parents as allies

Parents as Allies: Growing new community connections at California Area 

At California Area school district, a rural community south of Pittsburgh, there were always parents who made an effort to get involved. But as in many places around the country, the same small group of parents were always the ones volunteering to host a classroom holiday party or bake cookies for a fundraiser.

Lesley Daniels is one of those frequent volunteers, happy to give her time to her kids’ school sports teams and help out with the PTA. She’s one of those people, she says, that knows the janitorial staff well enough that they sometimes lend her keys she probably shouldn’t have.

But Daniels didn’t want the group of involved parents at California Area to remain small. So when she was asked to work with the Parents as Allies (PAA) project, which brings teams of parents and school staff together to build better engagement, she was ready.

Over the course of two years, the creative hacks developed by the district’s PAA team have increased communication and gotten many more parents directly involved in the school community.

For Daniels and for Rachel Nagy, California Area’s elementary principal and Daniels’ partner in running the district’s PAA team, it has been an eye-opening and inspiring experience.


Daniels and Nagy dug into the research shared by the Brookings Institution at a PAA kickoff event, including data on the barriers that can keep parents from engaging with their child’s school. One big barrier Daniels hadn’t considered: Not every parent had had a positive school experience.

Nagy discovered communication barriers that schools often ignore. Among other things, not all parents have jobs where they check email regularly. Some parents rarely see email while working overnight shifts and long hours.

“Parents are really, really busy and they are trying their best,” Nagy says, so schools need to make it easier for them to stay in touch and get involved.

That understanding led the team to create Sunday Info Alerts – automated texts to parents on Sunday nights sharing the week’s upcoming events and information. They also began regularly posting news and volunteer opportunities on social media to help reach parents who may see Facebook more than email.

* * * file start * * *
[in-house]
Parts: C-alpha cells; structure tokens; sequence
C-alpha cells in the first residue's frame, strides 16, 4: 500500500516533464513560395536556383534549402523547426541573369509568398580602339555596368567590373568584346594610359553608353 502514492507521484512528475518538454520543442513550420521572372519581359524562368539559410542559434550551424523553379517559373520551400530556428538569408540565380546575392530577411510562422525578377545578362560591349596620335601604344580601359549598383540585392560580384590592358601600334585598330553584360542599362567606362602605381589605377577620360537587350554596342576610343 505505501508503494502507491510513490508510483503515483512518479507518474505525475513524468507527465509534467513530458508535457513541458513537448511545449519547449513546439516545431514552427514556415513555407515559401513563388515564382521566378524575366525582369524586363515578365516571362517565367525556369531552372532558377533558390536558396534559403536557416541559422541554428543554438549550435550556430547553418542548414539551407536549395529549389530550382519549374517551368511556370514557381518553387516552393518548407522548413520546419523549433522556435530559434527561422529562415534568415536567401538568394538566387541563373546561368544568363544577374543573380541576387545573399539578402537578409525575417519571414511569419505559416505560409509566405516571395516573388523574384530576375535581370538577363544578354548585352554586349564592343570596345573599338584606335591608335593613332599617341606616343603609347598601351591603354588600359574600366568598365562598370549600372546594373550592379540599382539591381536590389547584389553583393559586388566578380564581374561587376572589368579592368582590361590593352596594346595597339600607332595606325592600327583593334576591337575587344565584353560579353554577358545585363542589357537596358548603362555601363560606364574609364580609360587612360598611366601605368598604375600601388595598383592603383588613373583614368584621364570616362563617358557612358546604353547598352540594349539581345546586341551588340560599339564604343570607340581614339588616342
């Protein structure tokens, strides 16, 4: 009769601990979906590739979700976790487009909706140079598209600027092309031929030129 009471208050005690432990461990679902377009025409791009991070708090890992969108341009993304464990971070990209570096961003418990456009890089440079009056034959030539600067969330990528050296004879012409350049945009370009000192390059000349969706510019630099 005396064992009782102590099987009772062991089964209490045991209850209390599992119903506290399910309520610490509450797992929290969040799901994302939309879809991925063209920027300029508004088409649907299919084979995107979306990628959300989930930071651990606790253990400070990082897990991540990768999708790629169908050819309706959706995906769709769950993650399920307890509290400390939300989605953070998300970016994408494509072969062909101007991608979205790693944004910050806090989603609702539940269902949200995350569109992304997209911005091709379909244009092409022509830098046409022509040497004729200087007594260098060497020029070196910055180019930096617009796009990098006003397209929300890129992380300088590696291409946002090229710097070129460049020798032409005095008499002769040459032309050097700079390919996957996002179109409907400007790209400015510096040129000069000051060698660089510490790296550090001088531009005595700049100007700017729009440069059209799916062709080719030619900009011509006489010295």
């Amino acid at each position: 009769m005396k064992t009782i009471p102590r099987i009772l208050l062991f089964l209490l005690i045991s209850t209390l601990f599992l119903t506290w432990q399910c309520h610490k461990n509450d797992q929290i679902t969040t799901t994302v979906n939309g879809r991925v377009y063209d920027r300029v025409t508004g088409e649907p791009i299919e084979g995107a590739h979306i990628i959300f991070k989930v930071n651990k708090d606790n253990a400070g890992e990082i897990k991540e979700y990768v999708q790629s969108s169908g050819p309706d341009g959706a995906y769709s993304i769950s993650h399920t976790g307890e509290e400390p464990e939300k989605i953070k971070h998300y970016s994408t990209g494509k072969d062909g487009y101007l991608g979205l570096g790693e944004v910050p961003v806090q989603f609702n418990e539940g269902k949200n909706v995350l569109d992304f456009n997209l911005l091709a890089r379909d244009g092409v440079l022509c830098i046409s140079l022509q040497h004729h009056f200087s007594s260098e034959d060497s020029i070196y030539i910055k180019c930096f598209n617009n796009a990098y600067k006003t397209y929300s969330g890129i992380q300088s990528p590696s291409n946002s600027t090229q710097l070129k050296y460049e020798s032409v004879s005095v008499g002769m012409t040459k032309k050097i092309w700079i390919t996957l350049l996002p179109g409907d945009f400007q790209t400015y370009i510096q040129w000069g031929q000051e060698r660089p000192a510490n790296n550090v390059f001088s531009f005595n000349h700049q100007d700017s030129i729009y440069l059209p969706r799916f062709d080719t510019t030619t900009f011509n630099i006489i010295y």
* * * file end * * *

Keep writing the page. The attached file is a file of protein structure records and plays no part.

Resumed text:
The next step? “We can’t just invite people to come to us,” Nagy says. “We have to go to them.”

The school set up tables at the local Holly Days community event, held each December in a spot that’s more easily walkable for families than the school. Teachers, clad in jeans and holiday sweaters, were able to connect with parents over hot cocoa through conversations that had nothing to do with school.

California Area families and teachers celebrated together at Holly Days.

Dozens of families lined up for the school’s photo booth, where they took holiday pictures with teachers. At one point, the line was so long that the PAA team couldn’t print the photos fast enough. They began texting them to eager families.

Parents and school staff, Nagy says, “felt that community connection rather than the formality of having those parent conversations in school.”

By last spring, the team was ready to build on that progress by getting parents excited about a school activity happening at the community park. In partnership with an afterschool fitness club called Crush It, they planned an afterschool community 5K run.

In the weeks leading up to it, kids were sharing with their parents about the silly exercise moves they were using to stretch their muscles and get ready for the run. These weren’t kids who normally play on school sports teams. And their parents aren’t folks like Lesley Daniels who routinely show up at school in spirit wear with jugs of Gatorade and a cooler full of sliced oranges.

On race day, kids and school staff filtered out of their classrooms and walked down the road together to the community park. They were greeted by about 40 community members – parents who felt a sense of pride in their child and connection to their school community that continues to grow as California Area continues its parent-school engagement journey.


  • Talk to people. The PAA team used the design thinking process, which included teachers doing “empathy interviews” with parents and parents doing the same with school staff. In the process, they discovered barriers to communication and connection on both sides. Figure out where your disconnects are, Nagy and Daniels say. Go out and talk to people, and hear what they say.
  • Don’t underestimate the power of small hacks. Try something little, because it might just have a big impact. And it will lead you to positive changes that you can make permanent.

What’s sustainable is what’s easy and manageable,” Daniels says. “It does not always have to be a grandiose plan.”

Since early 2021, Parents as Allies has helped more than two dozen school districts in southwestern Pennsylvania build engagement with families with support from the Grable Foundation. As the project enters its fourth year, we are sharing innovative hacks and fresh ideas from these districts to help families and schools in our region and around the world connect more deeply and support each other more fully. This story is one in a series chronicling these parent-school engagement discoveries. Stay tuned for more stories throughout the coming months.